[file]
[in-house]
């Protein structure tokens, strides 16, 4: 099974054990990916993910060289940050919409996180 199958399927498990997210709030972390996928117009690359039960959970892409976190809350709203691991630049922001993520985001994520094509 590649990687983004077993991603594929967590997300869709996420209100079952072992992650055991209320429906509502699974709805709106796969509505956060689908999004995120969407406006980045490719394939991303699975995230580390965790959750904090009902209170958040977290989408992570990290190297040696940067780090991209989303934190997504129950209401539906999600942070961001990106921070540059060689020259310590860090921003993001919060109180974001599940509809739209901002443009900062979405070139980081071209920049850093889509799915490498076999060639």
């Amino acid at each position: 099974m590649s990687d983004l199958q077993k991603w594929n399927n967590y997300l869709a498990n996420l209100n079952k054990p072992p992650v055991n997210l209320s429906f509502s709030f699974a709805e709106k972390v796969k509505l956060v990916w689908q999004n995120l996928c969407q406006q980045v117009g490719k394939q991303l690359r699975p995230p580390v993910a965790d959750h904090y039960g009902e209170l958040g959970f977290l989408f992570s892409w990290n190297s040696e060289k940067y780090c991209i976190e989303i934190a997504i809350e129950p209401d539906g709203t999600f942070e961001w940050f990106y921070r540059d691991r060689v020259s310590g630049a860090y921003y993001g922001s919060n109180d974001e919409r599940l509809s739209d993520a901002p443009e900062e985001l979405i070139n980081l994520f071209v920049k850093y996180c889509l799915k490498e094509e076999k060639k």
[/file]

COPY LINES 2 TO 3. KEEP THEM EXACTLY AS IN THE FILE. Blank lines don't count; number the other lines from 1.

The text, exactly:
């Protein structure tokens, strides 16, 4: 099974054990990916993910060289940050919409996180 199958399927498990997210709030972390996928117009690359039960959970892409976190809350709203691991630049922001993520985001994520094509 590649990687983004077993991603594929967590997300869709996420209100079952072992992650055991209320429906509502699974709805709106796969509505956060689908999004995120969407406006980045490719394939991303699975995230580390965790959750904090009902209170958040977290989408992570990290190297040696940067780090991209989303934190997504129950209401539906999600942070961001990106921070540059060689020259310590860090921003993001919060109180974001599940509809739209901002443009900062979405070139980081071209920049850093889509799915490498076999060639």
């Amino acid at each position: 099974m590649s990687d983004l199958q077993k991603w594929n399927n967590y997300l869709a498990n996420l209100n079952k054990p072992p992650v055991n997210l209320s429906f509502s709030f699974a709805e709106k972390v796969k509505l956060v990916w689908q999004n995120l996928c969407q406006q980045v117009g490719k394939q991303l690359r699975p995230p580390v993910a965790d959750h904090y039960g009902e209170l958040g959970f977290l989408f992570s892409w990290n190297s040696e060289k940067y780090c991209i976190e989303i934190a997504i809350e129950p209401d539906g709203t999600f942070e961001w940050f990106y921070r540059d691991r060689v020259s310590g630049a860090y921003y993001g922001s919060n109180d974001e919409r599940l509809s739209d993520a901002p443009e900062e985001l979405i070139n980081l994520f071209v920049k850093y996180c889509l799915k490498e094509e076999k060639k």